In the first part of the blog series – Divorce in Finland – we discussed how to initiate divorce proceeding, in the second part we discussed what the process is when you have children with your spouse and in the third part we discussed how you can protect your assets before filing for a divorce. At this fourth part we will tell how is our matrimonial property divided.
Please note that these posts are written on a very basic, general level. Should you need more specific help in your specific situation, you may contact Sanna Svahn by e-mail or make an appointment with her.
Part 1: Divorce in Finland – 6 things to take into account
Part 2: Divorce in Finland – What happens when you have children?
Part 3: Divorce in Finland – How can I protect my assets before filing for a divorce?
Part 4: Divorce in Finland – How is our matrimonial property divided?
Having read about Melinda and Bill Gates’s recent divorce in the papers, we thought a refresher on how to protect your assets under Finnish law before filing for divorce might be necessary. The following simple steps can help you get organised and prevent you from losing significant amounts of assets in the unfortunate case of a divorce.
How is our matrimonial property divided?
When proceedings relating to divorce are pending or when the marriage has been dissolved, a distribution of matrimonial property shall be carried out if a spouse so demands. (Ositus)
If neither spouse has a marital right to the property of the other spouse, a separation of the property of the spouses shall be carried out instead of the distribution. (Erottelu)
If the spouses have joint property, the said property shall be divided upon request when the matrimonial property is being distributed or the property of the spouses separated. (Yhteisen omaisuuden jakaminen)
If, in the separation of the property of the spouses, the circumstances do not indicate and it cannot be proved which spouse a movable object belongs to or that it is joint property, the spouses shall be deemed to have acquired it jointly and with equal rights.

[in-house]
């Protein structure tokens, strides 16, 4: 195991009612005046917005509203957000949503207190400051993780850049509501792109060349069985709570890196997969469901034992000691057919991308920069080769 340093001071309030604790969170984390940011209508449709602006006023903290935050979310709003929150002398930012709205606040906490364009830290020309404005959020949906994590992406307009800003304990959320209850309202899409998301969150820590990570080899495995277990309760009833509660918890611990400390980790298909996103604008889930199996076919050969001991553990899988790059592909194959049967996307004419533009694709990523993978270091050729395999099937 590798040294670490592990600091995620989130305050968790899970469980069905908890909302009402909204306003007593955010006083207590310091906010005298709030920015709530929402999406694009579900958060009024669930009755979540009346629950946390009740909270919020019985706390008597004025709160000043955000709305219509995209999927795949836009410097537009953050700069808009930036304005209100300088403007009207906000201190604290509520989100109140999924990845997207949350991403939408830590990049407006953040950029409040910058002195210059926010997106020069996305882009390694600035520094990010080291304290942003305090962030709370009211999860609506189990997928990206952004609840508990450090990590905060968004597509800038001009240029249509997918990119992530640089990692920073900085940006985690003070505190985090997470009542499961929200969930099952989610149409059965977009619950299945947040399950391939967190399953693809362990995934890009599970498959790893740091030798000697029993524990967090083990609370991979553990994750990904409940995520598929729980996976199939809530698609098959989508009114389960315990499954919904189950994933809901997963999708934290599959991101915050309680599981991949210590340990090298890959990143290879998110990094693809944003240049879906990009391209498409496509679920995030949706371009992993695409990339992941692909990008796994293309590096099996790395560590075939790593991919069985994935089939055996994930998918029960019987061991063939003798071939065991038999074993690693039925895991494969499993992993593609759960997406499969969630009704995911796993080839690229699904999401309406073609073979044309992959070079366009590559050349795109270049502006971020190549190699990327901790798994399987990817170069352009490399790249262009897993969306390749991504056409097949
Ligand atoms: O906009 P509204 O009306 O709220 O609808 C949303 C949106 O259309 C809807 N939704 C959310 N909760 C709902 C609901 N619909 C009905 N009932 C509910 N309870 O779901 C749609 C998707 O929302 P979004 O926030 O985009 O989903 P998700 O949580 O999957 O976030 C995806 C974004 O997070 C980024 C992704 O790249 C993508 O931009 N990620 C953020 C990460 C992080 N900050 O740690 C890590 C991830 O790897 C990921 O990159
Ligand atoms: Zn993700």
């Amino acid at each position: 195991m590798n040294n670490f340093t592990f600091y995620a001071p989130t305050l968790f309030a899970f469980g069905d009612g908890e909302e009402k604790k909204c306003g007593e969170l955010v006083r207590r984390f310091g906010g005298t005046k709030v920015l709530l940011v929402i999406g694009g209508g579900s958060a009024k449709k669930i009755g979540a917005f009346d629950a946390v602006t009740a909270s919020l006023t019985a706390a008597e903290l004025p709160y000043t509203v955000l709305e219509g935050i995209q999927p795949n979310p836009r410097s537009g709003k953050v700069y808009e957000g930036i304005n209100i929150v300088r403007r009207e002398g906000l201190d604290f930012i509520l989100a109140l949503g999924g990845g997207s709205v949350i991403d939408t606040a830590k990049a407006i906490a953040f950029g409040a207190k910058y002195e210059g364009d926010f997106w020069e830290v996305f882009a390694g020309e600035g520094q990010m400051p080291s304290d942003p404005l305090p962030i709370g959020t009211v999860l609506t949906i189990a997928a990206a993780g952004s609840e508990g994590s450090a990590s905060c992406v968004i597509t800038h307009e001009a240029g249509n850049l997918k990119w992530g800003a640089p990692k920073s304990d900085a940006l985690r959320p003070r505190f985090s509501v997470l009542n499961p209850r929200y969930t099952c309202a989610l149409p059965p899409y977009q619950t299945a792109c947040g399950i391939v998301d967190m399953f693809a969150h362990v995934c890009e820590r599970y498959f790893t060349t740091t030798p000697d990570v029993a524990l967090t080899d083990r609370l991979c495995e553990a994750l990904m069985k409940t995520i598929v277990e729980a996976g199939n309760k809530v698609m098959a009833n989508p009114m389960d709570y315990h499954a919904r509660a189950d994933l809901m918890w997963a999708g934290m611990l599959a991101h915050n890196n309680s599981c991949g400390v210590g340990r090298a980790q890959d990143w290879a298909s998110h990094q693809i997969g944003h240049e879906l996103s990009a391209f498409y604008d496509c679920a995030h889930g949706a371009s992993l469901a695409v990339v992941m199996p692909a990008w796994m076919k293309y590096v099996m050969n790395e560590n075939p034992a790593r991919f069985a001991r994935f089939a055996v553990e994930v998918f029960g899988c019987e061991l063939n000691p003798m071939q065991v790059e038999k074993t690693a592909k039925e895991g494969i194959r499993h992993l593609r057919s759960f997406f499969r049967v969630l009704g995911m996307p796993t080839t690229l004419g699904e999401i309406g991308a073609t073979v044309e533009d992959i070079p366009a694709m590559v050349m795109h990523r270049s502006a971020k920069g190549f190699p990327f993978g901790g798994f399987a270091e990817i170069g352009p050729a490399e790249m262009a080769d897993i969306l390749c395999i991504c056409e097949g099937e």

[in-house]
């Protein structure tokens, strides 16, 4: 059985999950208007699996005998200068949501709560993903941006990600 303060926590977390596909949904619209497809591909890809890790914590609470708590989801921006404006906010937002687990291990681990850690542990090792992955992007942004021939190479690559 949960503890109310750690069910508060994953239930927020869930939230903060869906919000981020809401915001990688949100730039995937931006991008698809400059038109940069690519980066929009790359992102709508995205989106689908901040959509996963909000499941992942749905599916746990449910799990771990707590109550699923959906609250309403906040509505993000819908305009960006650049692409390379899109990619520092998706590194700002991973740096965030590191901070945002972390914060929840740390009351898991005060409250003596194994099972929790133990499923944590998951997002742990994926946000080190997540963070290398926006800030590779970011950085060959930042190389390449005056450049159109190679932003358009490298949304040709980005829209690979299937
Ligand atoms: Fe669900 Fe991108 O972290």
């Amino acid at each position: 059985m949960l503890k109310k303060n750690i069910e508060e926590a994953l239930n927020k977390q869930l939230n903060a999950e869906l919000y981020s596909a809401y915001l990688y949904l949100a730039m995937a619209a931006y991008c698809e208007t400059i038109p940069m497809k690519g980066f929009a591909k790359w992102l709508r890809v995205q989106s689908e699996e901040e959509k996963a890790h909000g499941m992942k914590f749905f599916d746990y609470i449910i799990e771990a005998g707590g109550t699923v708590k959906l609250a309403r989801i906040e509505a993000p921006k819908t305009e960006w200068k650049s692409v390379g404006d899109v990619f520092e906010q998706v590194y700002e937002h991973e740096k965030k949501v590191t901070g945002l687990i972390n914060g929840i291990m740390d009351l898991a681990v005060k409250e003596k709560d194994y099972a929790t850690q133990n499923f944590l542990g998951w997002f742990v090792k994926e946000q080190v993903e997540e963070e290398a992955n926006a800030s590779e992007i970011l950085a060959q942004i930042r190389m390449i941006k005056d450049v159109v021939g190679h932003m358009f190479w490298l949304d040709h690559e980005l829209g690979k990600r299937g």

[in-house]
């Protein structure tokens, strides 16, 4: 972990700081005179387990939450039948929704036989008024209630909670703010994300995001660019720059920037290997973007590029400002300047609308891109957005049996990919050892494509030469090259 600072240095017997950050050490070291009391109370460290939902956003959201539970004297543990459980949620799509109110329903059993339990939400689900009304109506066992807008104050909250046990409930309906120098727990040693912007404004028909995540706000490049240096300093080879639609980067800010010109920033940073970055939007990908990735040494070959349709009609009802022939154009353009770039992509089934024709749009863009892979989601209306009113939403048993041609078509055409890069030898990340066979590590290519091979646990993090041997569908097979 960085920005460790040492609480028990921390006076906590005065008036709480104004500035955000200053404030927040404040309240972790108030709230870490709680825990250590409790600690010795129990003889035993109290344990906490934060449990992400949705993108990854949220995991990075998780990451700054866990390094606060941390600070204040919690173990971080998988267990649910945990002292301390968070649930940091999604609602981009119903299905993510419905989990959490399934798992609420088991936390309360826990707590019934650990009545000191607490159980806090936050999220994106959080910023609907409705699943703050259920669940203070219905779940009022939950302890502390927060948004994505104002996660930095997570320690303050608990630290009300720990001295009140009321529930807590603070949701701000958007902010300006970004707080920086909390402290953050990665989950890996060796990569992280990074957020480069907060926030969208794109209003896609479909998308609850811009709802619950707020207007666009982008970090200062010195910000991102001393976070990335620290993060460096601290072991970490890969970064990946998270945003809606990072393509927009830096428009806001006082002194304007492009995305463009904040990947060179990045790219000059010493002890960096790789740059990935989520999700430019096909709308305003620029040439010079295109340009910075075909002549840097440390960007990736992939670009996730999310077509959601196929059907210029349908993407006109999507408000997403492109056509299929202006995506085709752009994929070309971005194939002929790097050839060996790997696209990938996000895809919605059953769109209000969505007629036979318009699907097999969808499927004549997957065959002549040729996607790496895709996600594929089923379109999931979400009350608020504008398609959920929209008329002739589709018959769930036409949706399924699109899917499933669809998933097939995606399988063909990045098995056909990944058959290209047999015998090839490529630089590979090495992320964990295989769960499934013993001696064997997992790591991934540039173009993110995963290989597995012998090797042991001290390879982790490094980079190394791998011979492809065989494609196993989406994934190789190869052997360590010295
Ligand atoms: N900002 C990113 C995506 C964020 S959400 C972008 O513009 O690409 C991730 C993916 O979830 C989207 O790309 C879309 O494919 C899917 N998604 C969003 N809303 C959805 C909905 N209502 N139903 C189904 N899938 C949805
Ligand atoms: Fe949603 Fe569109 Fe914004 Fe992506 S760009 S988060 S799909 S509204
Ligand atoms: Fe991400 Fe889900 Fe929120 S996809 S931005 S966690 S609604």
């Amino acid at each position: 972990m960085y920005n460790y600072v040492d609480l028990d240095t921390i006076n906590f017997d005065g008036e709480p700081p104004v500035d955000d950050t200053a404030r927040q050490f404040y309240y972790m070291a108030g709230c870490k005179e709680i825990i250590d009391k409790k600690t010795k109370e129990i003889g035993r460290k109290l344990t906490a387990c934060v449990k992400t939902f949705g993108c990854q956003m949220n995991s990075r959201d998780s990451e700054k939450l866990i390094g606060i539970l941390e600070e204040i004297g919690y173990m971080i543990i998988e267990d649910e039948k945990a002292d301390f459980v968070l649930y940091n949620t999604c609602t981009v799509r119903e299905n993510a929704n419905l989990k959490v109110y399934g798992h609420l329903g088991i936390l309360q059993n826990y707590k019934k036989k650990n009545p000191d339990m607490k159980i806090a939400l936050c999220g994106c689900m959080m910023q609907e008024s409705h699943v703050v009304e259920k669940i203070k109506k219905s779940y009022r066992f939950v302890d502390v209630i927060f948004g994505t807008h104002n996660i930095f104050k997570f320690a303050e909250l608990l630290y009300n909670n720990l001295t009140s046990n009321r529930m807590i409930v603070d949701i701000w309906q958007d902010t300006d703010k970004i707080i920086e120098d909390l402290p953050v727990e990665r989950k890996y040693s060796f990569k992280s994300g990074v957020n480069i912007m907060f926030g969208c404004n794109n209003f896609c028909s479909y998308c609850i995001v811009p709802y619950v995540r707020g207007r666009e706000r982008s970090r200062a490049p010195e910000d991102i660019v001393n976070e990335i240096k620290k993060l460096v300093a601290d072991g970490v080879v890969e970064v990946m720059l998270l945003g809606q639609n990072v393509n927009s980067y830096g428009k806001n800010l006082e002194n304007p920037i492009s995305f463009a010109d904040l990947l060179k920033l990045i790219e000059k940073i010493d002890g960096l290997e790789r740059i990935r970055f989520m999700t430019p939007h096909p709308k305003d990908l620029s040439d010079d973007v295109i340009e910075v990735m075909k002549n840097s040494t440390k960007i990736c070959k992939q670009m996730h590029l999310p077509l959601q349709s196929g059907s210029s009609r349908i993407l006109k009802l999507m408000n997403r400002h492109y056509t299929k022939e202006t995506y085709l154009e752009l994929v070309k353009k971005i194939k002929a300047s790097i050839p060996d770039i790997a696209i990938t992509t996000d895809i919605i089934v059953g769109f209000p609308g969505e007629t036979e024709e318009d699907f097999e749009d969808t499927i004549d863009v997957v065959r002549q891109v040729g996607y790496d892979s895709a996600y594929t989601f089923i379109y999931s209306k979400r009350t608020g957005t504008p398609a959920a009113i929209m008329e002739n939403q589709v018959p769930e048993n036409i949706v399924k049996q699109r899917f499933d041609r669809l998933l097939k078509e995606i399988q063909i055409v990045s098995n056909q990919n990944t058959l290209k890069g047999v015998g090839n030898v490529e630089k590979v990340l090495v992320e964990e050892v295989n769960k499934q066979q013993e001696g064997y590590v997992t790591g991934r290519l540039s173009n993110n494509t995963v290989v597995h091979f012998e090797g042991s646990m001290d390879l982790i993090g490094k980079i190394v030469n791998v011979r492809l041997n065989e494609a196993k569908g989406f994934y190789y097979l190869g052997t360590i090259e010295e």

Otherwise the assets and liabilities are listed based on the registered ownership and relative share in them.
We often recommend that the distribution or the separation should be completed as soon as possible to avoid any future problems with the delays – especially if one party dies before completion of the process.
1. Listing of assets
In each of the above cases, the starting point is drawing up a list of assets and liabilities based on the date when the divorce was petitioned. This means that each party draws up a list including assets and liabilities to which marital rights exist and those assets and liabilities to which the rights do not extend to.
This is not a compulsory phase unless either spouse or both spouses demand such a list to be drawn up. It is, however, the only way to ascertain the net value of each spouse’s share.
It is also the only way to ascertain that both spouses have truthfully listed and appropriately valued their assets and liabilities. If a list is drawn and it later becomes evident that the other spouse has concealed some of his/her assets, such a party may be charged with fraud.
The list is not, however, filed at a court as it is required in many other countries. The list is merely part of the Agreement and both spouses confirm the list to be true and accurate by signing the Agreement.
2. Valuation of assets
If the assets are listed, both parties then value their assets and liabilities.
If no list is drawn up, the spouses may merely specify in a Distribution Agreement (Ositussopimus) the net value of each party’s assets, the combined net value of the assets of both parties, which party is poorer and then what is the value (if any) to be paid in cash or in matrimonial property to such a party. The tax authorities may however, impose excessive taxes due to insufficient calculations.
Bank accounts and debts are valued based on the day when the divorce was petitioned. All other assets are valued on the value close to the distribution date.
As a starting point, both parties keep the assets and liabilities that they owned during the marriage. They can, however, swap matrimonial assets between themselves if they wish to do so. The objective is to distribute the assets and liabilities in a way that leaves each party with an equal share (in value), and that no assets remain in joint ownership.
Often this means, for example when the property cannot otherwise be equally divided, that the party who keeps or gets more property in the distribution pays the other party the difference with a bank loan or other external funds.
4. Court appointed Distributor
If no agreement is reached between the spouses themselves, even with the help of attorneys, then either or both parties can apply for a Distributor to be appointed by the courts.
The distributor then has the authority to conclude the distribution, even despite the unwillingness of the other party (or both) to cooperate.
The decision finalized by a Distributor can be appealed in court.
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